It should come as no surprise that the west’s favourite clients in the Muslim world have adopted some of the double standards so prevalent in the ‘free’ and ‘democratic’ west. Take the example of the recent nuclear tests by India and Pakistan. While lecturing the two about violating nuclear non-proliferation rules, there was no hint that the five existing members of the ‘nuclear club’ - referred to as the P-5 - have any responsibility of their own. They are above their own rules.
The nuclear field, however, is only one part of their hypocrisy even if it is the most obvious because of its ‘big bang’ effect. In politics, western double standards have been perfected to an art. Even its client regimes have adopted these methods that work so well in the west.
Dictators in North Africa and the rest of the Middle East have discovered the utility of democracy in the service of the monarchy. King Hasan of Morocco and king Husain of Jordan are two specimen of this variety. They have survived on the thrones of their countries largely because of western support. Both have also found democracy a useful tool to prolong their repressive rule, the Jordanian leading than the Moroccan in this area. Aware that he does not have too long to live, king Hasan has suddently become a ‘democrat.’ He wants to bring in his secular opponents to facilitate a smooth transition to his son who neither enjoys the shrewdness of his father nor commands the same respect. But king Hasan’s new-found love for democracy extends only to the secularists. Long-time secular opponents are welcome as long as it keeps those troublesome Islamic activists at bay. Last March, Abderrahman Youssoufi was appointed prime minister in a cabinet that is still stacked by the king’s favourites including the dreaded Driss Basri, the interior minister. Basri is seen as the monarch’s hit-man. For 20 years he has been the de facto prime minister.
Youssoufi comes to his post with good credentials as far as the west is concerned. He has spent all his political life in opposition. In this time, he has faced imprisonment, kidnappings and even 15 years in exile in France. His resume also includes stints as a human rights activists. This has made him quite popular in the west. His greatest asset, from the west’s point of view, is that he is thoroughly secular and his love for human rights does not extend to Muslim activists.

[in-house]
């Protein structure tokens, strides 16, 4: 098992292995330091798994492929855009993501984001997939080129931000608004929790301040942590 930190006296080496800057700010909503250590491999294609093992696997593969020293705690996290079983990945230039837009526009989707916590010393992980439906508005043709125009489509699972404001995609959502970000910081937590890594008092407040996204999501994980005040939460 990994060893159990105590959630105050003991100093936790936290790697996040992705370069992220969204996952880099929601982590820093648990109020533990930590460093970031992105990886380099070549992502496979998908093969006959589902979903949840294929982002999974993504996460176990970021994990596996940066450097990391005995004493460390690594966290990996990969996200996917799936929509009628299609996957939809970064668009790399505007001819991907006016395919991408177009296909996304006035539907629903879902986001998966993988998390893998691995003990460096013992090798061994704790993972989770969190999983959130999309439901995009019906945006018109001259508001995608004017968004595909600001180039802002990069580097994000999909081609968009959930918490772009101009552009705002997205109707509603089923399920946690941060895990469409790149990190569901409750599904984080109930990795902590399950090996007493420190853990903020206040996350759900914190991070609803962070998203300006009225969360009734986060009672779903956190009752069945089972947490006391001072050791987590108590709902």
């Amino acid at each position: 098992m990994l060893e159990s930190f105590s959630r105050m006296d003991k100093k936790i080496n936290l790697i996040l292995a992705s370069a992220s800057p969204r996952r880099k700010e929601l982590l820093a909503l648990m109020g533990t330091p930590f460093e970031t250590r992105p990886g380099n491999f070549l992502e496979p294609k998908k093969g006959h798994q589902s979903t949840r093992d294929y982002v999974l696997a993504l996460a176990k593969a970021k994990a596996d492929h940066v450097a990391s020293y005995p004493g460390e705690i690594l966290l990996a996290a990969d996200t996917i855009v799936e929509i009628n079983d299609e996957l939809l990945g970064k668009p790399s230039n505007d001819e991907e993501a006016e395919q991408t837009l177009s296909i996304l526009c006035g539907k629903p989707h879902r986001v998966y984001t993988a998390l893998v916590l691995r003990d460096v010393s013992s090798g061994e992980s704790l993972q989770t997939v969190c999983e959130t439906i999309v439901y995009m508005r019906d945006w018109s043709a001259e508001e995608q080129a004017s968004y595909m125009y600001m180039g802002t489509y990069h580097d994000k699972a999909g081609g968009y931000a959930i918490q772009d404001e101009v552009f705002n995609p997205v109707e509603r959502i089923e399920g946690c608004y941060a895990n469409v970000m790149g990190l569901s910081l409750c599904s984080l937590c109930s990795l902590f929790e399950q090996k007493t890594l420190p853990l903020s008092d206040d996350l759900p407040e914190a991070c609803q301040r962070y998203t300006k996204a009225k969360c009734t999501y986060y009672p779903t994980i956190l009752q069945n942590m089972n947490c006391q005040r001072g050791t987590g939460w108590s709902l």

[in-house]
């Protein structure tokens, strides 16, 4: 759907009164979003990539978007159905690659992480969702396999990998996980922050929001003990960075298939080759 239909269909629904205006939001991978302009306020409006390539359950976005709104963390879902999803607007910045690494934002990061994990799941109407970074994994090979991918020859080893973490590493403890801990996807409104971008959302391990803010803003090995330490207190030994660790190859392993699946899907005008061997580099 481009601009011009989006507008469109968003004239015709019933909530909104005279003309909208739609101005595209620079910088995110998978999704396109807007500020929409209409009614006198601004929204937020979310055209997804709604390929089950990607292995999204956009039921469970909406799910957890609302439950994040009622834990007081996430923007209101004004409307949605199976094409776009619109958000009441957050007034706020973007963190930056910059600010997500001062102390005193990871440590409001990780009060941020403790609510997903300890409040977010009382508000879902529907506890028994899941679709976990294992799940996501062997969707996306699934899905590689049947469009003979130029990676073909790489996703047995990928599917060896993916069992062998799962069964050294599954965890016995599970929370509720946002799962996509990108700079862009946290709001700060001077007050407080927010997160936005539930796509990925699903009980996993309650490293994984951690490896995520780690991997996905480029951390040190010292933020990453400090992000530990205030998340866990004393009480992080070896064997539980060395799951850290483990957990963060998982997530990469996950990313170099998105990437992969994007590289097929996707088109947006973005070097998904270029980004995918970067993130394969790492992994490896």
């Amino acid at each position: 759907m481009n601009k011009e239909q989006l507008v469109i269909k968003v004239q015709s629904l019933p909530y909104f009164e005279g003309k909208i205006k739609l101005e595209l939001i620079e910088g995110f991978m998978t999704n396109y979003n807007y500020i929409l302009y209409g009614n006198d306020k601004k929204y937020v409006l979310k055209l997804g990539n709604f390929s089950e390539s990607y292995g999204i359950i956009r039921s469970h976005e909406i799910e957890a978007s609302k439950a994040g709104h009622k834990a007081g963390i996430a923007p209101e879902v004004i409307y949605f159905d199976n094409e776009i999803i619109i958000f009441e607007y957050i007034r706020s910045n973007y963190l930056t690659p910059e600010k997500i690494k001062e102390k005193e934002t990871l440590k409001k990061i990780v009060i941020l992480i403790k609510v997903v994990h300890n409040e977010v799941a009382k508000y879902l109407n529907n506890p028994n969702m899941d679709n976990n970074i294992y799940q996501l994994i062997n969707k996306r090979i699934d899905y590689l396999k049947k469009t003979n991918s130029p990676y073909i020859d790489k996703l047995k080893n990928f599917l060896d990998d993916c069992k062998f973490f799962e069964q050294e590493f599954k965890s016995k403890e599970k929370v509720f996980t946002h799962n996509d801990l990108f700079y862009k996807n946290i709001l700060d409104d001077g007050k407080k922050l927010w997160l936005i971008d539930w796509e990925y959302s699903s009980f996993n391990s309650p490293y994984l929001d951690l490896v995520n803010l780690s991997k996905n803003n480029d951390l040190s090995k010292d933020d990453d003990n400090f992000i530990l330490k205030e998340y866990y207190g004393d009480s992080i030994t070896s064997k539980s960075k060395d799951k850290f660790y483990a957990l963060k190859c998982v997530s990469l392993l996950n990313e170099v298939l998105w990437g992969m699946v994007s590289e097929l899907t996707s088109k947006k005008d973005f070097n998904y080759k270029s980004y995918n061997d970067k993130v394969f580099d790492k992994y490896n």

When he became prime minister - the elections were held in November but because of jockeying for power, his appointed was made only in March - Youssoufi promised to release all political prisoners. Shaikh Abdessalam Yassine, head of Al-Adl wal Ihsan party, however, continues to languish in jail. The party is also banned. Last November, Mouncif Azouzi, a student at the Moulay Abdellah university, was shot dead by the police. He was a supporter of Al-Adl wal Ihsan. The student protests had erupted in Casablanca a month earlier demanding the withdrawal of police from university campuses.
Youssoufi’s appointement has another sinister purpose as well. Morocco is reeling under massive social and economic problems caused as a direct result of 40 years of political repression. Illiteracy rate is more than 50 percent; the educational system is on the verge of collapse and most parts of the rural areas are ‘in a state of unimaginable neglect, some without water and electricity,’ according to Youssoufi’s own admission. He has been charged with the herculian task of putting things right. The budget deficit is forcast at 4 percent this year and nearly 75 percent of it is consumed by debt servicing and public salaries. Like the rest of the Middle East, Morocco has a bloated and meddlesome bureaucracy that thrives on making life miserable for everyone, including the prime minister, whatever his credentials.
King Hasan knows that Youssoufi faces a daunting task. This will be further compounded by the question of the Western Sahara which is expected to hold a referendum under UN auspices soon. If the vote goes against Morocco, it will be blamed on Youssoufi. Similarly, in the absence of progress on the economic and social fronts, will son be blamed on the new prime minister, thereby discrediting his opponents for the ills caused by the king’s own incompetence and mismanagement.
Making their critics take responsibility for their own errors is a trick used by all megalomaniacs. King Hasan is more adept at it than most. If Youssoufi is foolish enough to be used in such a way, he deserves the fall from grace that is inevitable. While the king may try to blame the secularists and socialists for these failures, the only beneficiary will be the Islamic Movement. This is something neither the king nor his new prime minister can prevent.
Muslimedia: July 1-15, 1998